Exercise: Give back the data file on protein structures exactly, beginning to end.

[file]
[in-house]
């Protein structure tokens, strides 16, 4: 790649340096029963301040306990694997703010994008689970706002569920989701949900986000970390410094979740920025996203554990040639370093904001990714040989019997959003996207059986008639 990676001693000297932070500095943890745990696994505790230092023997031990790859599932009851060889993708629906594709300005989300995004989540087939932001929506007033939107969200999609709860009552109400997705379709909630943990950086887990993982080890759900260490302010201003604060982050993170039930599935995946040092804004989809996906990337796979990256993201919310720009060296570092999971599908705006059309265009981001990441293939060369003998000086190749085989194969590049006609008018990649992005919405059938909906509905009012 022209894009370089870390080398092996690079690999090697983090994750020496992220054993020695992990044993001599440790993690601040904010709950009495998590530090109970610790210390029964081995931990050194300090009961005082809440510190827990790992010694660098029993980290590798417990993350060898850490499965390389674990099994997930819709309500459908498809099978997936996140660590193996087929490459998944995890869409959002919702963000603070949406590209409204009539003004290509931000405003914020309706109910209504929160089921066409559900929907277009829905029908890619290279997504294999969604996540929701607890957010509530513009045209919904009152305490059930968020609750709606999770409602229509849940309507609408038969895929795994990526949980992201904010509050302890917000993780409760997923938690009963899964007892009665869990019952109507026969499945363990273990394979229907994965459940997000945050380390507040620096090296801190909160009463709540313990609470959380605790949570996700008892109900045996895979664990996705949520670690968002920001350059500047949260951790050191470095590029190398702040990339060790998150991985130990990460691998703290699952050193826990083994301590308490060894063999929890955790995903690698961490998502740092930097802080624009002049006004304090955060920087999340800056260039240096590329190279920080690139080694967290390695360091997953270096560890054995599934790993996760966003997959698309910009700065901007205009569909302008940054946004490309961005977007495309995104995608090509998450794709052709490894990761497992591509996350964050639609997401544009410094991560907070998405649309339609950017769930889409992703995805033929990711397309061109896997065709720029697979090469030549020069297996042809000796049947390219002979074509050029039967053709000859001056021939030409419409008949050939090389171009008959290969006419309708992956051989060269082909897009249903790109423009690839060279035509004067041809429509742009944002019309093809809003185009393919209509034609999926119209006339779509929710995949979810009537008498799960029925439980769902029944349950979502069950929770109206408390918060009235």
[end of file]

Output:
[in-house]
């Protein structure tokens, strides 16, 4: 790649340096029963301040306990694997703010994008689970706002569920989701949900986000970390410094979740920025996203554990040639370093904001990714040989019997959003996207059986008639 990676001693000297932070500095943890745990696994505790230092023997031990790859599932009851060889993708629906594709300005989300995004989540087939932001929506007033939107969200999609709860009552109400997705379709909630943990950086887990993982080890759900260490302010201003604060982050993170039930599935995946040092804004989809996906990337796979990256993201919310720009060296570092999971599908705006059309265009981001990441293939060369003998000086190749085989194969590049006609008018990649992005919405059938909906509905009012 022209894009370089870390080398092996690079690999090697983090994750020496992220054993020695992990044993001599440790993690601040904010709950009495998590530090109970610790210390029964081995931990050194300090009961005082809440510190827990790992010694660098029993980290590798417990993350060898850490499965390389674990099994997930819709309500459908498809099978997936996140660590193996087929490459998944995890869409959002919702963000603070949406590209409204009539003004290509931000405003914020309706109910209504929160089921066409559900929907277009829905029908890619290279997504294999969604996540929701607890957010509530513009045209919904009152305490059930968020609750709606999770409602229509849940309507609408038969895929795994990526949980992201904010509050302890917000993780409760997923938690009963899964007892009665869990019952109507026969499945363990273990394979229907994965459940997000945050380390507040620096090296801190909160009463709540313990609470959380605790949570996700008892109900045996895979664990996705949520670690968002920001350059500047949260951790050191470095590029190398702040990339060790998150991985130990990460691998703290699952050193826990083994301590308490060894063999929890955790995903690698961490998502740092930097802080624009002049006004304090955060920087999340800056260039240096590329190279920080690139080694967290390695360091997953270096560890054995599934790993996760966003997959698309910009700065901007205009569909302008940054946004490309961005977007495309995104995608090509998450794709052709490894990761497992591509996350964050639609997401544009410094991560907070998405649309339609950017769930889409992703995805033929990711397309061109896997065709720029697979090469030549020069297996042809000796049947390219002979074509050029039967053709000859001056021939030409419409008949050939090389171009008959290969006419309708992956051989060269082909897009249903790109423009690839060279035509004067041809429509742009944002019309093809809003185009393919209509034609999926119209006339779509929710995949979810009537008498799960029925439980769902029944349950979502069950929770109206408390918060009235």